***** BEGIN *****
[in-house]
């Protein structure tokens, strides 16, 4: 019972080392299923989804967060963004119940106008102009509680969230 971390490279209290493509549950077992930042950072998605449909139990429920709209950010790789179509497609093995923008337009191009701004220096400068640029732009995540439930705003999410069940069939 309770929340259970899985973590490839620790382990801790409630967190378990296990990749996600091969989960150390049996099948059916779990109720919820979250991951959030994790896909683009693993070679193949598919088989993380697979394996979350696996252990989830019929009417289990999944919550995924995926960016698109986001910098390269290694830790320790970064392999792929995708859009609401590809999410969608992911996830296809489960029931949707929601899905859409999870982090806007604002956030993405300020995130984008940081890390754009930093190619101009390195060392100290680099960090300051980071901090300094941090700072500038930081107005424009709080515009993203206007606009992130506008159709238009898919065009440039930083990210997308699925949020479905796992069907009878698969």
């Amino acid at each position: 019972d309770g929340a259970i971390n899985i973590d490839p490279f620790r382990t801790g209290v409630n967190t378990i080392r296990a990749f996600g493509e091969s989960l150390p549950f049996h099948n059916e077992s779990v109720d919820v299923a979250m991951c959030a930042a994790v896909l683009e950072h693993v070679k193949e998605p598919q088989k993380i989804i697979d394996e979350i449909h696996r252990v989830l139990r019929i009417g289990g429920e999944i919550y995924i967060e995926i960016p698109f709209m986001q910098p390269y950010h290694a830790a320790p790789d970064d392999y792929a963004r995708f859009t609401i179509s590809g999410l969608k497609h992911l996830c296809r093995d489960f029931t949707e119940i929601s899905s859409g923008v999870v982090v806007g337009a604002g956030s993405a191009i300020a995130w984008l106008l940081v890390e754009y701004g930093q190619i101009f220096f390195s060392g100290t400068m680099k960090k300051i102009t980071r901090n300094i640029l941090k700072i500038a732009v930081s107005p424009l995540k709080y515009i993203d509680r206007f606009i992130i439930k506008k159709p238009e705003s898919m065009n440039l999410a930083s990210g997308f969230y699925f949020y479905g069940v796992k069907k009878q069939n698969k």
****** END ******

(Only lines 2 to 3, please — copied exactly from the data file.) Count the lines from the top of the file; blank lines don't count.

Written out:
């Protein structure tokens, strides 16, 4: 019972080392299923989804967060963004119940106008102009509680969230 971390490279209290493509549950077992930042950072998605449909139990429920709209950010790789179509497609093995923008337009191009701004220096400068640029732009995540439930705003999410069940069939 309770929340259970899985973590490839620790382990801790409630967190378990296990990749996600091969989960150390049996099948059916779990109720919820979250991951959030994790896909683009693993070679193949598919088989993380697979394996979350696996252990989830019929009417289990999944919550995924995926960016698109986001910098390269290694830790320790970064392999792929995708859009609401590809999410969608992911996830296809489960029931949707929601899905859409999870982090806007604002956030993405300020995130984008940081890390754009930093190619101009390195060392100290680099960090300051980071901090300094941090700072500038930081107005424009709080515009993203206007606009992130506008159709238009898919065009440039930083990210997308699925949020479905796992069907009878698969």
């Amino acid at each position: 019972d309770g929340a259970i971390n899985i973590d490839p490279f620790r382990t801790g209290v409630n967190t378990i080392r296990a990749f996600g493509e091969s989960l150390p549950f049996h099948n059916e077992s779990v109720d919820v299923a979250m991951c959030a930042a994790v896909l683009e950072h693993v070679k193949e998605p598919q088989k993380i989804i697979d394996e979350i449909h696996r252990v989830l139990r019929i009417g289990g429920e999944i919550y995924i967060e995926i960016p698109f709209m986001q910098p390269y950010h290694a830790a320790p790789d970064d392999y792929a963004r995708f859009t609401i179509s590809g999410l969608k497609h992911l996830c296809r093995d489960f029931t949707e119940i929601s899905s859409g923008v999870v982090v806007g337009a604002g956030s993405a191009i300020a995130w984008l106008l940081v890390e754009y701004g930093q190619i101009f220096f390195s060392g100290t400068m680099k960090k300051i102009t980071r901090n300094i640029l941090k700072i500038a732009v930081s107005p424009l995540k709080y515009i993203d509680r206007f606009i992130i439930k506008k159709p238009e705003s898919m065009n440039l999410a930083s990210g997308f969230y699925f949020y479905g069940v796992k069907k009878q069939n698969k």